Malting biochemistry (key enzymes and enzymic modification/ biochemical changes occurring during germination; molecular regulation of barley germination)

  • Characteristics and production of the main classes of malts used in brewing
  • Flavour generation via the Maillard Reaction during kilning/ roasting
  • The 'Virtual Malt Analysis Lab': video clips and animations covering the key malt quality parameters and associated analyses; typical values of key parameters
  • Malt specification; quality assurance; Maltings HACCP/safety aspects

Hops (cultivation, varieties, processing and forms used in brewing, specifications and analysis, introductory hop chemistry)

Water quality (sources of water, water treatment, significance of ionic composition)

Adjuncts (purpose and overview, Mash Tun adjuncts, Copper adjuncts) and other topics related to raw materials as deemed appropriate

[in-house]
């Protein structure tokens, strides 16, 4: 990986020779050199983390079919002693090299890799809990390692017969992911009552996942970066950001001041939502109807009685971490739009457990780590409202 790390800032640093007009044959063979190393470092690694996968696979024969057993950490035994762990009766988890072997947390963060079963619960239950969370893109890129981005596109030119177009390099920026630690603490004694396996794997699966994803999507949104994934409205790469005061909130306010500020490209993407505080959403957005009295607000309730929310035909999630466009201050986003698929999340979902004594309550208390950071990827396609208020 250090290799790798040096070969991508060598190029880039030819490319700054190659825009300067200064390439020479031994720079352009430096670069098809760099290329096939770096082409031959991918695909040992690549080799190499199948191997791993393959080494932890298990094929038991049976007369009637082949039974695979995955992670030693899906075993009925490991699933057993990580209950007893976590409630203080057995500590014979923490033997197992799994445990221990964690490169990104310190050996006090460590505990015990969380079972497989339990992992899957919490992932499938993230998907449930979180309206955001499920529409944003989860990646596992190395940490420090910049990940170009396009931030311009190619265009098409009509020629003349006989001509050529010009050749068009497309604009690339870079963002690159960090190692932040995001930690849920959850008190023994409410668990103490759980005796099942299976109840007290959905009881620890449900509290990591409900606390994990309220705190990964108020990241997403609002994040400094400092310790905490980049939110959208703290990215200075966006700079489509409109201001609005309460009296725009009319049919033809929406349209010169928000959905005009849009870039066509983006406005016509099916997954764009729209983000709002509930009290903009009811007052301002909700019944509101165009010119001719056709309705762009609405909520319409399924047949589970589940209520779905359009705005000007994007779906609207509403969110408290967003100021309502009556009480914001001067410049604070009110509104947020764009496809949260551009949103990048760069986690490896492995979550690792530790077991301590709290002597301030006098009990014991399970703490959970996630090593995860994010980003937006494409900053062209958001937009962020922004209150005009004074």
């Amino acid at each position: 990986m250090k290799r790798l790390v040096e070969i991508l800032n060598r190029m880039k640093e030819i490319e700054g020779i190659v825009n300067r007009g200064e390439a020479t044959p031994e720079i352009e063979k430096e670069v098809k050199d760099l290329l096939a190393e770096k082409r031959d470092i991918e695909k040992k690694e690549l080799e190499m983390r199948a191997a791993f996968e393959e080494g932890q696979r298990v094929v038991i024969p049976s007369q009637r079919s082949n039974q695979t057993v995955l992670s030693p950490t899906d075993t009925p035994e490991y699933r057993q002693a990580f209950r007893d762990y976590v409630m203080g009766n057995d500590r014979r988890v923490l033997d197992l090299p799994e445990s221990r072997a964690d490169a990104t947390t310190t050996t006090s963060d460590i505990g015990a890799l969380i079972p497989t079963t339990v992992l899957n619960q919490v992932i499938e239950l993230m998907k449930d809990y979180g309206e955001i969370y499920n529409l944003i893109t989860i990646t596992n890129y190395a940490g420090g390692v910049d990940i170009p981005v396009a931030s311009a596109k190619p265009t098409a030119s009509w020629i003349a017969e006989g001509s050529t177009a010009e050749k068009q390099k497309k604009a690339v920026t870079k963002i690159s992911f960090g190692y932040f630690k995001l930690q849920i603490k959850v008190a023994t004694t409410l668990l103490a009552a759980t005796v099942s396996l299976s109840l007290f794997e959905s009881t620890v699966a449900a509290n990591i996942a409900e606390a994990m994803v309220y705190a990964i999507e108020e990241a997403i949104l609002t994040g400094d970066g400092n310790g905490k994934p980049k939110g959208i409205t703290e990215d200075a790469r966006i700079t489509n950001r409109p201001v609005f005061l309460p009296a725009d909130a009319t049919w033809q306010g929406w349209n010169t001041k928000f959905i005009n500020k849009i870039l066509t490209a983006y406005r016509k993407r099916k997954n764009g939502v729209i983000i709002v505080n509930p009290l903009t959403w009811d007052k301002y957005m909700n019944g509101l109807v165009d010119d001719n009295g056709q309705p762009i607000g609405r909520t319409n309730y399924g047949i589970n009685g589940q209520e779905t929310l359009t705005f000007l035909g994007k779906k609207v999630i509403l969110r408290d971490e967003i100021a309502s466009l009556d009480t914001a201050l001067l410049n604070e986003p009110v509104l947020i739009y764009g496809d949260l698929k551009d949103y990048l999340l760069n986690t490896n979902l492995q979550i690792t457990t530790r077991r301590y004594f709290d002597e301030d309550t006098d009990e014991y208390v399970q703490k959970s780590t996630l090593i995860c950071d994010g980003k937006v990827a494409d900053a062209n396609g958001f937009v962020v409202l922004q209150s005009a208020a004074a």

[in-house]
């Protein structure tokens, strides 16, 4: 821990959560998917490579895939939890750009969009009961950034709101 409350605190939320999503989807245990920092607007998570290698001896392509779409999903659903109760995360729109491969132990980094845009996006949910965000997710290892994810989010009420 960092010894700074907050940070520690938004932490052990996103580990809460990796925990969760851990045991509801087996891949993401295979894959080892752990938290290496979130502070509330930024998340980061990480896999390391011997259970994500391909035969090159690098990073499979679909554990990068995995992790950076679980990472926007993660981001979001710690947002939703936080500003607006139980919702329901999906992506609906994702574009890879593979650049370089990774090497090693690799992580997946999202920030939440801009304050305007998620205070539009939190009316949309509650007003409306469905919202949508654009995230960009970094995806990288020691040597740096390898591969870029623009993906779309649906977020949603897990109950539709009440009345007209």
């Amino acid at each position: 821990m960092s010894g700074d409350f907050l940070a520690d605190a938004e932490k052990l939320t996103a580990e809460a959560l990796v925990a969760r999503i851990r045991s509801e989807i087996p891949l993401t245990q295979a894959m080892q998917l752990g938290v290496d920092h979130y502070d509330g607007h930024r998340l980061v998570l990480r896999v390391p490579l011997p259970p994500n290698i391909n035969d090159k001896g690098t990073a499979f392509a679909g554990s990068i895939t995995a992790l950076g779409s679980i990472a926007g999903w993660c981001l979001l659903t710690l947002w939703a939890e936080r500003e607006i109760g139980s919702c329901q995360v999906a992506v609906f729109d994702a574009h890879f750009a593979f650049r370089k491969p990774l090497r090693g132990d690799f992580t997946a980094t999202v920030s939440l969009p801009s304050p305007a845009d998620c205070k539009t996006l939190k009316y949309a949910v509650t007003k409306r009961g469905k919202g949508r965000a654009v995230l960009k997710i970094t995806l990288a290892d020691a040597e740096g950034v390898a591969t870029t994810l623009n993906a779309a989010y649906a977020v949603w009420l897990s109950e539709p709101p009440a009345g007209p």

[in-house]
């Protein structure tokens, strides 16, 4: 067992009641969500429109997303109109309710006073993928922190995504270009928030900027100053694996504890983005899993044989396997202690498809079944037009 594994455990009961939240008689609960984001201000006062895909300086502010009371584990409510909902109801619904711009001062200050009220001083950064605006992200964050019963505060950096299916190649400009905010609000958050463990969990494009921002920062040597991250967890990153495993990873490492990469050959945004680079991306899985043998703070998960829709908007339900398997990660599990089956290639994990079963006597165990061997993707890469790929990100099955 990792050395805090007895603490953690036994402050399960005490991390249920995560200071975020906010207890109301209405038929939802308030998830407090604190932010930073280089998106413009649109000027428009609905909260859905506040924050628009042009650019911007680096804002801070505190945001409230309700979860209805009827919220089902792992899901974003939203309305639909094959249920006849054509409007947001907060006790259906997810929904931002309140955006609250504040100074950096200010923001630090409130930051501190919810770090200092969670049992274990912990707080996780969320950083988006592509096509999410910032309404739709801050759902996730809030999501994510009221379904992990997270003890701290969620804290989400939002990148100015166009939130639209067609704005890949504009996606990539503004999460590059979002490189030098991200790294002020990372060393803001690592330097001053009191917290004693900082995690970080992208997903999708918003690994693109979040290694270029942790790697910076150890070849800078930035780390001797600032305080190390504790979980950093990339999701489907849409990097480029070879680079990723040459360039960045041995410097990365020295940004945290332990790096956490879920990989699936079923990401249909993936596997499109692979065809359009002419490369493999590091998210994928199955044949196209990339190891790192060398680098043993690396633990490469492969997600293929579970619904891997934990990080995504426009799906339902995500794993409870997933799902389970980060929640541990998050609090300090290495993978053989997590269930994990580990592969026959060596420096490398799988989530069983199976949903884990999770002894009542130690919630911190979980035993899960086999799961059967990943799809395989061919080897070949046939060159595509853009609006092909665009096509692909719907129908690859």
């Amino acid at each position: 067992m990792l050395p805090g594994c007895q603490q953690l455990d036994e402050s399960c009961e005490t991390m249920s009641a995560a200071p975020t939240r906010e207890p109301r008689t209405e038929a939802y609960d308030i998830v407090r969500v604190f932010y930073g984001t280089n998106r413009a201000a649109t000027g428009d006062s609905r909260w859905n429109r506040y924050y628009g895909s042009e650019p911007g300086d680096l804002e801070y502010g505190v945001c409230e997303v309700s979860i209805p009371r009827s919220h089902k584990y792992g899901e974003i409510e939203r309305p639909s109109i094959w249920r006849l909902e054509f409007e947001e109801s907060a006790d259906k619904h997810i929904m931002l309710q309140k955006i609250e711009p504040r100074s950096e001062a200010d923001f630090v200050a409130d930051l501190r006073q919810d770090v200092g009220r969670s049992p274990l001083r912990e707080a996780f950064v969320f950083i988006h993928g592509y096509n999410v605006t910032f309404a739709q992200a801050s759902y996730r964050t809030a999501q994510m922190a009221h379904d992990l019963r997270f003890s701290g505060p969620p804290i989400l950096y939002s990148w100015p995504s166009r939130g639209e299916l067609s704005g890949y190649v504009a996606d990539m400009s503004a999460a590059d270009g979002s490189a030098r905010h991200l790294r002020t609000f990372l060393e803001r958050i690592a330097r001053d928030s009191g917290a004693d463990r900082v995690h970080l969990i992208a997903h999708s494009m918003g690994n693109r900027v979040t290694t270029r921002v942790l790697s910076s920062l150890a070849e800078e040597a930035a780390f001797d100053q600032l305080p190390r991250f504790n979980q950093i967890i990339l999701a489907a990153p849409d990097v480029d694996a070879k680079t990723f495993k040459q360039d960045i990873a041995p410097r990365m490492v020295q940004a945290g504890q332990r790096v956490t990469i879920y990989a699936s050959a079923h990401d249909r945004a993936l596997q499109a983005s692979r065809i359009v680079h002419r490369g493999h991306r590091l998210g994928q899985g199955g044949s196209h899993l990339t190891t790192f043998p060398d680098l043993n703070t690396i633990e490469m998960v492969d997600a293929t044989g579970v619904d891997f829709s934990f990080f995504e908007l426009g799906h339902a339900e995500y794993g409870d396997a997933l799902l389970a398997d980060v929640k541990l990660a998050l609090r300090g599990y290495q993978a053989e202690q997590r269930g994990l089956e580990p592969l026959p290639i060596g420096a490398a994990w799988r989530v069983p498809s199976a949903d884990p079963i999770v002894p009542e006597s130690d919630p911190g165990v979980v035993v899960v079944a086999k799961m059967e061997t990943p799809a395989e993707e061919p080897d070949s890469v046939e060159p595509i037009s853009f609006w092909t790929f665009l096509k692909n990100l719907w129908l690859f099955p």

Brewhouse Processes

This module is integral to the ‘brewing process’ course component and covers the scientific principles and technology of processes employed in the brewhouse:

  • Milling of malt
  • Wort Production (mashing)
  • Process control: principal mashing methods and mash schedules; influence and control of mash pH; mashing biochemistry (e.g. starch conversion, proteolsis, glucans/ arabinoxylans and mash viscosity)
  • Mash separation; theory, technologies and equipment design; wort boiling
  • Rationale behind process and technologies employed; process control
  • Formation of colour and flavour (Maillard chemistry and polyphenolics; reductones)
  • Evaporation/volatile stripping
  • Protein denaturation and trub formation (protein-polyphenol interactions) pH drop and mechanisms involved Wort oxidation & redox state Hop (product) addition in the boil
  • Hot wort clarification; the whirlpool Wort cooling (cold break) and aeration Wort quality
  • Aspects of brewhouse design, utilisation (capacity planning) and energy conservation and other topics related to the generation of wort for fermentation as deemed appropriate

Brewery Yeast Management

This module considers brewing yeast management in relation to brewery fermentations. Students are introduced to scientific principles and their relevance to industrial practices:

  • Brewing taxonomy
  • Brewing yeast cell biology
  • Brewing yeast genetics